You definitely don't want R4 tires.
Edit: I must have been typing when dirtydeed responded. Same thought.
 
Last edited:

Elliott in GA

Active member

Equipment
LX 2610SU w/535,LP RCR1860,LP FDR1660,LP SGC0554, LP FSP500, DD BBX60005
Mar 10, 2021
243
206
43
North Georgia
If I were going into soft ground, I would seriously consider Turf tires. The golf course maintenance crews around me use Kubota MX tractors with giant turf tires; they can drive over the golf course without leaving a mark (including flattened grass). These tires have a massive contact patch, and the tires are full size (the machine has normal ground clearance).

It might work - or not.
 
Last edited:
  • Like
Reactions: 1 users

michigander

Active member

Equipment
B2601
May 29, 2018
472
164
43
Northern Michigan
My B2601 with turfs gets around on my neighbors property where is L2501 doesn't float.

Winter time might be better time for logging a pass in the snow will freeze over night to make roads.
 
  • Like
Reactions: 1 users

JonathanP

New member

Equipment
Kubota
Jul 22, 2021
21
10
3
Pinckney, MI
Hope you dont mind a bunch of ruts...get R1 tires for traction. Tractors arent much fun to maneuver around in wooded areas. If you have a ton of trail building consider a tracked skid loader or a mini excavator.

That said you can probably still get it done with a tractor. MX5400 is a solid machine. It will be great for brush hogging, moving logs with a grapple. Nice travel speed when you need it.

The footpath I am more concerned about...especially if it is soggy. Do you have any idea how deep it is?
Found the ground is 12” down to 48” of mushy ground…
 
  • Like
Reactions: 1 user

Jchonline

Well-known member
Lifetime Member

Equipment
Kubota L6060, KX040-4, M7060, RTV X1100C, M62 (sold)
Oct 28, 2018
979
321
63
Red Feather Lakes, CO
Found the ground is 12” down to 48” of mushy ground…
The lighter the machine the better….no easy way to get through a lot of mud.
Found the ground is 12” down to 48” of mushy ground…
Yes that is going to make quite the ruts if you arent careful. Perhaps you can add some base to harden it up, but if drainage is an issue that might need to be solved first.
 

JimmyJazz

Well-known member

Equipment
B2601
Aug 8, 2020
675
340
63
Pittsburgh, Pa
Skid steers are available with wider low ground pressure tracks. I don't know how much land you are dealing with or your budget but you could rent a skid steer along with the mower ,bucket ,and grapple. You can get an awful lot done in a short period of time with a skid steer. Why beat up a brand new tractor. Once your masterpiece is roughed in you can reassess your needs for maintenance. You might end up spending less and have a nicer job in half the time. Those are my thoughts. Good luck.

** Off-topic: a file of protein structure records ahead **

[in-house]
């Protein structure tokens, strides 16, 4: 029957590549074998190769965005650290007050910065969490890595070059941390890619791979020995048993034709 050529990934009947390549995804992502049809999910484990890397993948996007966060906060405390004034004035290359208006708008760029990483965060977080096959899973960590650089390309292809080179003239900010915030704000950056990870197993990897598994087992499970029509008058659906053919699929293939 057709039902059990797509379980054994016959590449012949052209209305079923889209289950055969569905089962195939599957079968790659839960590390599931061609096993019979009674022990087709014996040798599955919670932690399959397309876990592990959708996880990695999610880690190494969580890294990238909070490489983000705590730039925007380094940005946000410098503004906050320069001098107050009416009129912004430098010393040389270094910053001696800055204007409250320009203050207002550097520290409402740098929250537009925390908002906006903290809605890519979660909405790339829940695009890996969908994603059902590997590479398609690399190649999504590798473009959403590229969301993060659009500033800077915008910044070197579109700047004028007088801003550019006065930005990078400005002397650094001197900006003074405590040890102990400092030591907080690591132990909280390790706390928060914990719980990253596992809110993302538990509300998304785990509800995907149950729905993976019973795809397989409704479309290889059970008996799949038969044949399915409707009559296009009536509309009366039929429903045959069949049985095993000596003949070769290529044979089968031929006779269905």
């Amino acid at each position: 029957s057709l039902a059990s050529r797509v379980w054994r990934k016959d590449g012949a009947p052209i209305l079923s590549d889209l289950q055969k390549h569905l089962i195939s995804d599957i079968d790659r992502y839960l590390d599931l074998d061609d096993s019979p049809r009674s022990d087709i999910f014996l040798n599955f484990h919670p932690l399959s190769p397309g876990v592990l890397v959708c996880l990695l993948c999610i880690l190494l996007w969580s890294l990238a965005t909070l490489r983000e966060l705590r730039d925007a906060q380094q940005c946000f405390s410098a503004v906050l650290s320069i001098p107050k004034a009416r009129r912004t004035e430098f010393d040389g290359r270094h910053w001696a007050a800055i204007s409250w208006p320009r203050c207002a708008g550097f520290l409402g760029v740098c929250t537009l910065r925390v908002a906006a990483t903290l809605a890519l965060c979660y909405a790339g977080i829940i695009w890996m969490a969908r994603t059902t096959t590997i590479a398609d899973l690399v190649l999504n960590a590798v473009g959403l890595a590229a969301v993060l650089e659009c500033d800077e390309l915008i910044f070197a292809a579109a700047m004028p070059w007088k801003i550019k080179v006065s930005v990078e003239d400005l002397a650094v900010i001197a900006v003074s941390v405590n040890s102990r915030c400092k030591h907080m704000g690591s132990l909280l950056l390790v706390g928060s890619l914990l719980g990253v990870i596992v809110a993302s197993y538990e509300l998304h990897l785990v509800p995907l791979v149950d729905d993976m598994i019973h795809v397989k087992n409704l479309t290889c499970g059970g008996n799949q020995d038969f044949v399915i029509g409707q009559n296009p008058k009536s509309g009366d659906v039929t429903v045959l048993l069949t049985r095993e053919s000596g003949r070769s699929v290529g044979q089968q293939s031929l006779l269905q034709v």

jyoutz

Well-known member

Equipment
MX6000 HST open station, FEL, 6’ cutter, forks, 8’ rear blade, 7’ cultivator
Jan 14, 2019
567
255
63
Edgewood, New Mexico
I’m a forester. Wheeled equipment isn’t used for logging soft ground. Contractors who work in that terrain use tracked equipment: skidders, forwarders, skid steers, excavators. All fitted with tracks.
 

rc51stierhoff

Active member

Equipment
B2650, MX6000
Sep 13, 2021
145
68
28
Ohio
Good day….regarding swamps…I travel to Japan for work for past 20+ years. One thing you notice when riding train through the country side is kubotas driving through the patties…wheels and axles underwater. Very impressive a tally. I don’t know the difference between a swamp and a patty, but I believe kubota has a very impressive sealed axle/hub housing. If you plan to play in the muck I am not sure which maker would have a better sealed axle housing.
 

Brian H

Member

Equipment
MX5200HST, MTL RK5 Gr, Ford 850, King Kutter brush hog, rototiller, blade, disk.
Feb 8, 2019
35
10
8
Waupaca, WI
I do a lot of brush hogging in my marsh. About 4 ft of muck like yours. I almost always have to use my 2wd 3000lb Ford 850. It stays on top of the grass when reasonably dry. I buried my mx5200 once and have had to bucket myself out several others. At nearly 7000lbs with fluid, bucket, etc its just too heavy. Winter when frozen is now the only time i take it in the marsh. Whatever choice you make, R1s are a must. R4s are junk for traction. Dont be fooled by their extra width. Or maybe look into R2 paddy tires.